What does screen resolution mean?

  • 720p = 1280 x 720 – is usually known as HD or “HD Ready” resolution
  • 1080p = 1920 x 1080 – is usually known as FHD or “Full HD” resolution
  • 2K = 2048 x 1080 – this refers to displays that have a horizontal resolution of approximately 2000 pixels. Although it is close to 1080p, it is considered as a different resolution standard.
  • 1440p = 2560 x 1440 – commonly known as QHD or Quad HD resolution, and typically seen on gaming monitors and on high-end smartphones. 1440p is four times the resolution of 720p HD or “HD ready.”
  • 4K or 2160p = 3840 x 2160 – commonly known as 4K, UHD or Ultra HD resolution. It is a huge display resolution, and it is found on premium TVs and computer monitors. 2160p is called 4K because the width is close to 4000 pixels. In other words, it offers four times the pixels of 1080p FHD or “Full HD.”
  • 8K or 4320p = 7680 x 4320 – is known as 8K and it offers 16 times more pixels than the regular 1080p FHD or “Full HD” resolution.

Source: DigitalCitizen.life

Start Small

Nobody should start to undertake a large project. You start with a small _trivial_ project, and you should never expect it to get large. If you do, you’ll just overdesign and generally think it is more important than it likely is at that stage. Or worse, you might be scared away by the sheer size of the work you envision.

So start small, and think about the details. Don’t think about some big picture and fancy design. If it doesn’t solve some fairly immediate need, it’s almost certainly over-designed. And don’t expect people to jump in and help you. That’s not how these things work. You need to get something half-way _useful_ first, and then others will say “hey, that _almost_ works for me”, and they’ll get involved in the project.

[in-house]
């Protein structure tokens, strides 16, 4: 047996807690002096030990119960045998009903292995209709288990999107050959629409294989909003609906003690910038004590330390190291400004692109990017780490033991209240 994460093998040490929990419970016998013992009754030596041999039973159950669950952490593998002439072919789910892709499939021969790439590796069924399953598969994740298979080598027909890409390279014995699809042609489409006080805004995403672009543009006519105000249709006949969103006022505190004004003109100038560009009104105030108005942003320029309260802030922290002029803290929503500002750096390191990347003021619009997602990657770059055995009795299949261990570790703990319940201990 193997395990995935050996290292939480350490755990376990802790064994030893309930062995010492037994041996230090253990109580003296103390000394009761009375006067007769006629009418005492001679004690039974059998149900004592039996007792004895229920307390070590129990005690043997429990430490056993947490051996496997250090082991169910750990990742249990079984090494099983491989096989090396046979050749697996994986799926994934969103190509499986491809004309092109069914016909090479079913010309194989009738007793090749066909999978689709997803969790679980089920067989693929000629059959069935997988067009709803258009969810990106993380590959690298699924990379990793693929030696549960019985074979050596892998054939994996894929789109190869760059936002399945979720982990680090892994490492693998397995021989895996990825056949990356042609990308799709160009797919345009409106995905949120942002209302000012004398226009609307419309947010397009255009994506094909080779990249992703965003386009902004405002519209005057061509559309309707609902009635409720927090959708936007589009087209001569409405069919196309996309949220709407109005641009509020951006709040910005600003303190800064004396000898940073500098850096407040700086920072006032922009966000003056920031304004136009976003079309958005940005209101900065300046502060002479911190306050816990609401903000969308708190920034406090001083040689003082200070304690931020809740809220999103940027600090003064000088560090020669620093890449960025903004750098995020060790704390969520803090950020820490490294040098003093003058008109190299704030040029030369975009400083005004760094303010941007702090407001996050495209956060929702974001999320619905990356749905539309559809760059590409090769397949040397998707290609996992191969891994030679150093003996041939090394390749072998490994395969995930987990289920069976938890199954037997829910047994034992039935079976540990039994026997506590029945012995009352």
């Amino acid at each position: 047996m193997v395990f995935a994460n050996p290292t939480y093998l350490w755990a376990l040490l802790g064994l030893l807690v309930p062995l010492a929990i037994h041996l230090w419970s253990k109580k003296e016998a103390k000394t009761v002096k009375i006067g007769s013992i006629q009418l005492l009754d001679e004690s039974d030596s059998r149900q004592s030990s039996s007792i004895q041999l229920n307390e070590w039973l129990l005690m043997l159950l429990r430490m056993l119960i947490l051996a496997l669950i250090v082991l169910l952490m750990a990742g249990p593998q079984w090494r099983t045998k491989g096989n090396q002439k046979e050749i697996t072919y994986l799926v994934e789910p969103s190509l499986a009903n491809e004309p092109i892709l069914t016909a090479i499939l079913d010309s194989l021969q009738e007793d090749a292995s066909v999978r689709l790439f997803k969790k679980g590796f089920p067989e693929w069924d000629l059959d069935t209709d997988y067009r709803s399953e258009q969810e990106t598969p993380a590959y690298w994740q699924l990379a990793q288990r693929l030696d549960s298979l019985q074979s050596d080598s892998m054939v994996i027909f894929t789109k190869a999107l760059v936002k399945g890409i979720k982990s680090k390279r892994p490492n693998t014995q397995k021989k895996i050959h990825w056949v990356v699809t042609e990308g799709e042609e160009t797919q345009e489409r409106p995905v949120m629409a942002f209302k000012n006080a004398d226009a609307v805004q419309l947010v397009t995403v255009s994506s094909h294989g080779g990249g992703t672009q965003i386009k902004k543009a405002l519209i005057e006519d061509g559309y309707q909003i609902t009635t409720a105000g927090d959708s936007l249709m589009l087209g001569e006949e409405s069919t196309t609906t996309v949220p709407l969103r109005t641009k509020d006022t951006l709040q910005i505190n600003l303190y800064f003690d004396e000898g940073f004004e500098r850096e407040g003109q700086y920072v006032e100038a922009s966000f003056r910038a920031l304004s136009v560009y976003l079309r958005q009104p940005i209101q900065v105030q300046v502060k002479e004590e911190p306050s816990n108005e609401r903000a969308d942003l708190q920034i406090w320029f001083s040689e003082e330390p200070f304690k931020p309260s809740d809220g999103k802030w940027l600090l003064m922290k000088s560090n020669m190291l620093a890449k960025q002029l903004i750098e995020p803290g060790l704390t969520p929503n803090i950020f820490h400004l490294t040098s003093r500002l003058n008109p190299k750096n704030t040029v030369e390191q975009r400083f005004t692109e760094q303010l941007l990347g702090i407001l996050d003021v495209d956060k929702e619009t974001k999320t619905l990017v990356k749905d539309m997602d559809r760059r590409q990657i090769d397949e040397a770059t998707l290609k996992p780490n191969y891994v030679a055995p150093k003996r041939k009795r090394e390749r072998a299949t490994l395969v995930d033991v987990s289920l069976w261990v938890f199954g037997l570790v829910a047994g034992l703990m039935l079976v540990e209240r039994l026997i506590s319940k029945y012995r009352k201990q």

And if there is anything I’ve learnt from Linux, it’s that projects have a life of their own, and you should _not_ try to enforce your “vision” too strongly on them. Most often you’re wrong anyway, and if you’re not flexible and willing to take input from others (and willing to change direction when it turned out your vision was flawed), you’ll never get anything good done.

In other words, be willing to admit your mistakes, and don’t expect to get anywhere big in any kind of short timeframe. I’ve been doing Linux for thirteen years, and I expect to do it for quite some time still. If I had _expected_ to do something that big, I’d never have started. It started out small and insignificant, and that’s how I thought about it.

Source: LinuxTimes.net

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